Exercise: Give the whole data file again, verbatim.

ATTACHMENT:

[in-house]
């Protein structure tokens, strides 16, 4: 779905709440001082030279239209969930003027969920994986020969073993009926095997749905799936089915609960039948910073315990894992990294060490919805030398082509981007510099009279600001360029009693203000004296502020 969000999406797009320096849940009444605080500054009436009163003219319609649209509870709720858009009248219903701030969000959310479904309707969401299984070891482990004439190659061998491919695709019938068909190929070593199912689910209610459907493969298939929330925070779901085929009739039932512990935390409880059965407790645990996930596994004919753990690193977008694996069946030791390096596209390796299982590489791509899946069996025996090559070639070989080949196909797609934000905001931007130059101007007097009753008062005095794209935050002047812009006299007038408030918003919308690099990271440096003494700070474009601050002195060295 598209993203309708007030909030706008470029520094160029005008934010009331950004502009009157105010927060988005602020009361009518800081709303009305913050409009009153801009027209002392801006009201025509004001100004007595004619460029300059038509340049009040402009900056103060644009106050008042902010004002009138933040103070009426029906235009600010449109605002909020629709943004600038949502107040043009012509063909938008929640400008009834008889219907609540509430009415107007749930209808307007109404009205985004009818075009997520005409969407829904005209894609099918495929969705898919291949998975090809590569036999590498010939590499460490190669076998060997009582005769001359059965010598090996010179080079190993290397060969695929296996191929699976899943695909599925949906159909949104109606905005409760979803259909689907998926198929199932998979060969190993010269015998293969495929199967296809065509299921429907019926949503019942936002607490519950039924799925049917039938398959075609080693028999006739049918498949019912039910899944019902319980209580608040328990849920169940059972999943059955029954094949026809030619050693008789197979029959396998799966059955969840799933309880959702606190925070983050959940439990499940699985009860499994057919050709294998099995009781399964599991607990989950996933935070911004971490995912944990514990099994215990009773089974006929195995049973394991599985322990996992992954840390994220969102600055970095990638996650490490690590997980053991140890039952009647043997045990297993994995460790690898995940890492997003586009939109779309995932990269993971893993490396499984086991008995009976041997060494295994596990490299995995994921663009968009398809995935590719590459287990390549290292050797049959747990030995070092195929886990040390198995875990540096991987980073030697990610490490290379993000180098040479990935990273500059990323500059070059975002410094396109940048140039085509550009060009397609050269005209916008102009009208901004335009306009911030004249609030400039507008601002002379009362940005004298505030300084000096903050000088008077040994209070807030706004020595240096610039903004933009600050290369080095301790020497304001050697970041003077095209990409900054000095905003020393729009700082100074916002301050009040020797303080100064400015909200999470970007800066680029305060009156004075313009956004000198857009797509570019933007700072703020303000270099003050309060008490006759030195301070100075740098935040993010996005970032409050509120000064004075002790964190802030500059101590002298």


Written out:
[in-house]
């Protein structure tokens, strides 16, 4: 779905709440001082030279239209969930003027969920994986020969073993009926095997749905799936089915609960039948910073315990894992990294060490919805030398082509981007510099009279600001360029009693203000004296502020 969000999406797009320096849940009444605080500054009436009163003219319609649209509870709720858009009248219903701030969000959310479904309707969401299984070891482990004439190659061998491919695709019938068909190929070593199912689910209610459907493969298939929330925070779901085929009739039932512990935390409880059965407790645990996930596994004919753990690193977008694996069946030791390096596209390796299982590489791509899946069996025996090559070639070989080949196909797609934000905001931007130059101007007097009753008062005095794209935050002047812009006299007038408030918003919308690099990271440096003494700070474009601050002195060295 598209993203309708007030909030706008470029520094160029005008934010009331950004502009009157105010927060988005602020009361009518800081709303009305913050409009009153801009027209002392801006009201025509004001100004007595004619460029300059038509340049009040402009900056103060644009106050008042902010004002009138933040103070009426029906235009600010449109605002909020629709943004600038949502107040043009012509063909938008929640400008009834008889219907609540509430009415107007749930209808307007109404009205985004009818075009997520005409969407829904005209894609099918495929969705898919291949998975090809590569036999590498010939590499460490190669076998060997009582005769001359059965010598090996010179080079190993290397060969695929296996191929699976899943695909599925949906159909949104109606905005409760979803259909689907998926198929199932998979060969190993010269015998293969495929199967296809065509299921429907019926949503019942936002607490519950039924799925049917039938398959075609080693028999006739049918498949019912039910899944019902319980209580608040328990849920169940059972999943059955029954094949026809030619050693008789197979029959396998799966059955969840799933309880959702606190925070983050959940439990499940699985009860499994057919050709294998099995009781399964599991607990989950996933935070911004971490995912944990514990099994215990009773089974006929195995049973394991599985322990996992992954840390994220969102600055970095990638996650490490690590997980053991140890039952009647043997045990297993994995460790690898995940890492997003586009939109779309995932990269993971893993490396499984086991008995009976041997060494295994596990490299995995994921663009968009398809995935590719590459287990390549290292050797049959747990030995070092195929886990040390198995875990540096991987980073030697990610490490290379993000180098040479990935990273500059990323500059070059975002410094396109940048140039085509550009060009397609050269005209916008102009009208901004335009306009911030004249609030400039507008601002002379009362940005004298505030300084000096903050000088008077040994209070807030706004020595240096610039903004933009600050290369080095301790020497304001050697970041003077095209990409900054000095905003020393729009700082100074916002301050009040020797303080100064400015909200999470970007800066680029305060009156004075313009956004000198857009797509570019933007700072703020303000270099003050309060008490006759030195301070100075740098935040993010996005970032409050509120000064004075002790964190802030500059101590002298």